Arts and Entertainment

First Listen
10:03 pm
Sun April 26, 2015

Review: Kamasi Washington, 'The Epic'

Kamashi Washington's new album, The Epic, comes out May 5.
Mike Park Courtesy of the artist

Originally published on Tue May 5, 2015 3:00 pm

The word "epic" sits cheerily amid the most overused hyperbole of our age. Teenage bros proclaim their recent "pretty epic" mild successes; sports commentators call anything which ends dramatically an "epic game"; the Internet-literate are quick to point out an "epic FAIL." But what else do you call a three-CD, nearly three-hour album anchored by a 10-piece jazz band, featuring a 32-piece orchestra and 20-member choir, and driven by the daydream of an imaginary martial arts grandmaster?

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Monkey See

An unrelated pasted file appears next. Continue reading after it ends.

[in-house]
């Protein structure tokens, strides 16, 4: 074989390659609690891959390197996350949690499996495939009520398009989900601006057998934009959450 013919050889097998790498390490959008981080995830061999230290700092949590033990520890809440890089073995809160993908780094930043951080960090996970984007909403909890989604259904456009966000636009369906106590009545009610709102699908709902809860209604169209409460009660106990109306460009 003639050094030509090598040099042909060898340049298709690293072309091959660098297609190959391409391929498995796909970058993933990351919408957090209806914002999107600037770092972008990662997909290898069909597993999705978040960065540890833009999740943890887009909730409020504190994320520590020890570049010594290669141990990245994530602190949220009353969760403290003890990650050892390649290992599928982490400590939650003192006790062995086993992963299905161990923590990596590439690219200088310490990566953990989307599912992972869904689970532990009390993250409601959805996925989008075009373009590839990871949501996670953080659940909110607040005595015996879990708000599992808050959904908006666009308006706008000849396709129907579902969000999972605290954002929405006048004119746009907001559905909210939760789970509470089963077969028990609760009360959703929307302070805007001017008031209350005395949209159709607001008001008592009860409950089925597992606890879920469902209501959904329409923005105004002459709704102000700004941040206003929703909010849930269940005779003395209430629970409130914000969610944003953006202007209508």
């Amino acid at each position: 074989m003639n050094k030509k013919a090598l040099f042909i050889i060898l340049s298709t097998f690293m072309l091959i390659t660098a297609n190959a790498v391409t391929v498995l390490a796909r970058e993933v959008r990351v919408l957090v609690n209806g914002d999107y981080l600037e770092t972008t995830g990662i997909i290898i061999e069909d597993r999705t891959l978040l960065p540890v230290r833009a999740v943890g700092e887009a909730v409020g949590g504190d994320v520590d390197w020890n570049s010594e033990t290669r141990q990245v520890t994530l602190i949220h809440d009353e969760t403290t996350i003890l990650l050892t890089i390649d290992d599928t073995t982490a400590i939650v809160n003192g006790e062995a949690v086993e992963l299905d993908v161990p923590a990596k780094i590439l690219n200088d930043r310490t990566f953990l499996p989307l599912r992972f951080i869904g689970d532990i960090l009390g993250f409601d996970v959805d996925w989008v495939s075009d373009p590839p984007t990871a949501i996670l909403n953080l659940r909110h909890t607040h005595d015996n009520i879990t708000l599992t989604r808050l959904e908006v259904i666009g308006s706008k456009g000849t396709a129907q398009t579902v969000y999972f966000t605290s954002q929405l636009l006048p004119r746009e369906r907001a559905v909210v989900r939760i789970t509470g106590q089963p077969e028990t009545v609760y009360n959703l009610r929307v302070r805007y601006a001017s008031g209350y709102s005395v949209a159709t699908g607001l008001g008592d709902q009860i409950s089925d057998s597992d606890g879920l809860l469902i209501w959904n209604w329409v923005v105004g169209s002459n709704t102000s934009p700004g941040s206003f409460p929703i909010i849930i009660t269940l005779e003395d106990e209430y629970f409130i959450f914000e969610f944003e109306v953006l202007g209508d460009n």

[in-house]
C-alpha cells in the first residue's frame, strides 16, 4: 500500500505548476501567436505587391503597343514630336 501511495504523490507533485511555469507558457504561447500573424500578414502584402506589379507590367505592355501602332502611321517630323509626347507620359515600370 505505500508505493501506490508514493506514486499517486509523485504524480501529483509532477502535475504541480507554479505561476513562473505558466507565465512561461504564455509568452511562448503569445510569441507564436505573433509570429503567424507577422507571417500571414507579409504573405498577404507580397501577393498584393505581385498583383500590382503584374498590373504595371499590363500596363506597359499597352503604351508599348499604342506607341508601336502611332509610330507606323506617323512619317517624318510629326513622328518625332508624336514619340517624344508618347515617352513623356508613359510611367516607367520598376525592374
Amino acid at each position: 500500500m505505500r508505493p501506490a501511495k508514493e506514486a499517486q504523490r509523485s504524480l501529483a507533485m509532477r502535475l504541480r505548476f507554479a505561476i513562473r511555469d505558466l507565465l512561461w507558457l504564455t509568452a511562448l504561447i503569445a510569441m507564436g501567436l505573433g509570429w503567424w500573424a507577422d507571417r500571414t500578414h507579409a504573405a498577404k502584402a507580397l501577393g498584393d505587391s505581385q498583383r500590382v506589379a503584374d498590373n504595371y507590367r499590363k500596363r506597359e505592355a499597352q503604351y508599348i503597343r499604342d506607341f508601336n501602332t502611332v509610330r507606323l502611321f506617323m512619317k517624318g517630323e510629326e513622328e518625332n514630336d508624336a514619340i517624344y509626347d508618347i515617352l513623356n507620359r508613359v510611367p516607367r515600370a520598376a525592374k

4:21 am
Sat April 25, 2015

The Hard Work And Close Bonds Of Competitive College A Cappella

Voices In Your Head, from the University of Chicago, performs their competition set. In the front, you can see Kari Wei β€” she's the one with the pitch pipe around her neck.
Joe Martinez Photography

Originally published on Sat April 25, 2015 11:36 am

It's been many years since I did my three semesters of college a cappella, but it remains a genre of performance for which I have enormous affection. In 2012, the arrival of Pitch Perfect meant that suddenly, I knew a lot more people who even knew what a college a cappella was.

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Jazz Night In America: Wednesday Night Webcasts
6:05 pm
Fri April 24, 2015

The Bad Plus Joshua Redman At Detroit Jazz Festival

Reid Anderson, Joshua Redman, Dave King and Ethan Iverson.
David Jacobs Courtesy of the artist

Originally published on Mon May 18, 2015 5:43 pm